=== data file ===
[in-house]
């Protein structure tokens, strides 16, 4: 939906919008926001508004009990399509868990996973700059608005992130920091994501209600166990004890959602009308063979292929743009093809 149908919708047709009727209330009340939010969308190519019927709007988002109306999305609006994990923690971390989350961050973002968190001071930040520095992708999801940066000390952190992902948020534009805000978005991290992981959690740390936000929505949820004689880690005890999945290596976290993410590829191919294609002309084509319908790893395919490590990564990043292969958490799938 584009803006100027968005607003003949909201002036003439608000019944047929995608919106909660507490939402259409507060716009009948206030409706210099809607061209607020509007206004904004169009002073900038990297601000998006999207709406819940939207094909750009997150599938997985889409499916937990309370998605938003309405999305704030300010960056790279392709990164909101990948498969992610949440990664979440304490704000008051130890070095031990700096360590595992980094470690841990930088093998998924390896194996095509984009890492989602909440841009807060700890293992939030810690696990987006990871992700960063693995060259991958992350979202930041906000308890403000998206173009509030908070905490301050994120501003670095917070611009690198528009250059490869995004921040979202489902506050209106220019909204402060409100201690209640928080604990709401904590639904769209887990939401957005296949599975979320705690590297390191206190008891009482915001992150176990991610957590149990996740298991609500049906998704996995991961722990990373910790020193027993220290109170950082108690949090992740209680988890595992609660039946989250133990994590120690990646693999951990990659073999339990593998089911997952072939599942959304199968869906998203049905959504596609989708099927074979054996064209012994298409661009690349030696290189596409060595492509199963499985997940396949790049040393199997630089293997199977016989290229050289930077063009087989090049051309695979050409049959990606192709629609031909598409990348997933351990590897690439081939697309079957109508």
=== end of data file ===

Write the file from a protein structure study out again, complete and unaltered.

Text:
[in-house]
């Protein structure tokens, strides 16, 4: 939906919008926001508004009990399509868990996973700059608005992130920091994501209600166990004890959602009308063979292929743009093809 149908919708047709009727209330009340939010969308190519019927709007988002109306999305609006994990923690971390989350961050973002968190001071930040520095992708999801940066000390952190992902948020534009805000978005991290992981959690740390936000929505949820004689880690005890999945290596976290993410590829191919294609002309084509319908790893395919490590990564990043292969958490799938 584009803006100027968005607003003949909201002036003439608000019944047929995608919106909660507490939402259409507060716009009948206030409706210099809607061209607020509007206004904004169009002073900038990297601000998006999207709406819940939207094909750009997150599938997985889409499916937990309370998605938003309405999305704030300010960056790279392709990164909101990948498969992610949440990664979440304490704000008051130890070095031990700096360590595992980094470690841990930088093998998924390896194996095509984009890492989602909440841009807060700890293992939030810690696990987006990871992700960063693995060259991958992350979202930041906000308890403000998206173009509030908070905490301050994120501003670095917070611009690198528009250059490869995004921040979202489902506050209106220019909204402060409100201690209640928080604990709401904590639904769209887990939401957005296949599975979320705690590297390191206190008891009482915001992150176990991610957590149990996740298991609500049906998704996995991961722990990373910790020193027993220290109170950082108690949090992740209680988890595992609660039946989250133990994590120690990646693999951990990659073999339990593998089911997952072939599942959304199968869906998203049905959504596609989708099927074979054996064209012994298409661009690349030696290189596409060595492509199963499985997940396949790049040393199997630089293997199977016989290229050289930077063009087989090049051309695979050409049959990606192709629609031909598409990348997933351990590897690439081939697309079957109508």